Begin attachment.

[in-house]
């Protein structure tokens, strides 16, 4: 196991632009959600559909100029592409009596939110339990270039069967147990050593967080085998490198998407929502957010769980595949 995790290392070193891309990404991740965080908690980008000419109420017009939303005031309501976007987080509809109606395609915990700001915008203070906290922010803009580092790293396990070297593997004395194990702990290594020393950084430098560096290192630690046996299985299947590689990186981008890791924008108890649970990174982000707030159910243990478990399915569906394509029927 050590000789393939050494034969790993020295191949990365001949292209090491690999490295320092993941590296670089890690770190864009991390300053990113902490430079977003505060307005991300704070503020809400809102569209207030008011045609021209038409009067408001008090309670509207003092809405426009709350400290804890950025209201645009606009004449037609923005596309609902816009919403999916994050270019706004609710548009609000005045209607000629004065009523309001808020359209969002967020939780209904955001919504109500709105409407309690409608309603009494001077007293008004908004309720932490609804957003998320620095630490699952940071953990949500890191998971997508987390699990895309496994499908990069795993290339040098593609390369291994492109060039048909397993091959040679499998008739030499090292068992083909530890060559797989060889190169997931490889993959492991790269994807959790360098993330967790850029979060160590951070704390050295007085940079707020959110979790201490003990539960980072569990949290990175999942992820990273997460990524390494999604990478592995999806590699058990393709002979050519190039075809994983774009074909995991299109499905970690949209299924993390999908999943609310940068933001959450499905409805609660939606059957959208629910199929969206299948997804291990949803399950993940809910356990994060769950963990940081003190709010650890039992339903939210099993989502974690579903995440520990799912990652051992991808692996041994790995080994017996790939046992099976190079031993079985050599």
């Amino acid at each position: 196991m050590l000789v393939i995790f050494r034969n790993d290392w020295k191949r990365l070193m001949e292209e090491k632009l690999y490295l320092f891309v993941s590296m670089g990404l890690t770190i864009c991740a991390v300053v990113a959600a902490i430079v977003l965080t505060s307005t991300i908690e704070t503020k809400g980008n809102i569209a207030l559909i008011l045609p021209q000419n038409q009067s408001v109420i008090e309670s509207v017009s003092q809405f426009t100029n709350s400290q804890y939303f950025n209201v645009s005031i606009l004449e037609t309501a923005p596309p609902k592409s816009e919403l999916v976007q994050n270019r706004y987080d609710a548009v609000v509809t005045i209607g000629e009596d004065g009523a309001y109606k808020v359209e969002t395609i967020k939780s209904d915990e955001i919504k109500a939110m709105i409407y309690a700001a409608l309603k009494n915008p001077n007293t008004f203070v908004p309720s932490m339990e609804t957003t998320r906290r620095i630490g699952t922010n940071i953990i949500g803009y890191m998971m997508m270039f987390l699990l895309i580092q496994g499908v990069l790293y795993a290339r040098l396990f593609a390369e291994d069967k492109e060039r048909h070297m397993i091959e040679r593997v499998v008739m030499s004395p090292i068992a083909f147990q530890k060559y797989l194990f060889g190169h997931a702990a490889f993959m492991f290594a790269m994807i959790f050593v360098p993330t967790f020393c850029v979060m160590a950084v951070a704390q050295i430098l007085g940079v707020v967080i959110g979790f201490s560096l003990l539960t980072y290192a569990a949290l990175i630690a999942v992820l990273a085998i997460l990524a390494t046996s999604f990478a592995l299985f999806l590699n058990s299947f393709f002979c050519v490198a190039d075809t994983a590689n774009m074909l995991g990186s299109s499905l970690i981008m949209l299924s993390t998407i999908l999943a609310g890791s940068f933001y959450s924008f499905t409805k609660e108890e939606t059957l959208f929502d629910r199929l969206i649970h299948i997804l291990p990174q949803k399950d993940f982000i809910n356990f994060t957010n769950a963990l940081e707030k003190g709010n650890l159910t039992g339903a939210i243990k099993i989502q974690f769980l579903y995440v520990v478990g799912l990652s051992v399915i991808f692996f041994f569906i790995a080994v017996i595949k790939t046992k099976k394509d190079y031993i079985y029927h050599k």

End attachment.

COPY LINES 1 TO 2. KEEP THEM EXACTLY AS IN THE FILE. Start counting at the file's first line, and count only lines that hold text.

[in-house]
């Protein structure tokens, strides 16, 4: 196991632009959600559909100029592409009596939110339990270039069967147990050593967080085998490198998407929502957010769980595949 995790290392070193891309990404991740965080908690980008000419109420017009939303005031309501976007987080509809109606395609915990700001915008203070906290922010803009580092790293396990070297593997004395194990702990290594020393950084430098560096290192630690046996299985299947590689990186981008890791924008108890649970990174982000707030159910243990478990399915569906394509029927 050590000789393939050494034969790993020295191949990365001949292209090491690999490295320092993941590296670089890690770190864009991390300053990113902490430079977003505060307005991300704070503020809400809102569209207030008011045609021209038409009067408001008090309670509207003092809405426009709350400290804890950025209201645009606009004449037609923005596309609902816009919403999916994050270019706004609710548009609000005045209607000629004065009523309001808020359209969002967020939780209904955001919504109500709105409407309690409608309603009494001077007293008004908004309720932490609804957003998320620095630490699952940071953990949500890191998971997508987390699990895309496994499908990069795993290339040098593609390369291994492109060039048909397993091959040679499998008739030499090292068992083909530890060559797989060889190169997931490889993959492991790269994807959790360098993330967790850029979060160590951070704390050295007085940079707020959110979790201490003990539960980072569990949290990175999942992820990273997460990524390494999604990478592995999806590699058990393709002979050519190039075809994983774009074909995991299109499905970690949209299924993390999908999943609310940068933001959450499905409805609660939606059957959208629910199929969206299948997804291990949803399950993940809910356990994060769950963990940081003190709010650890039992339903939210099993989502974690579903995440520990799912990652051992991808692996041994790995080994017996790939046992099976190079031993079985050599």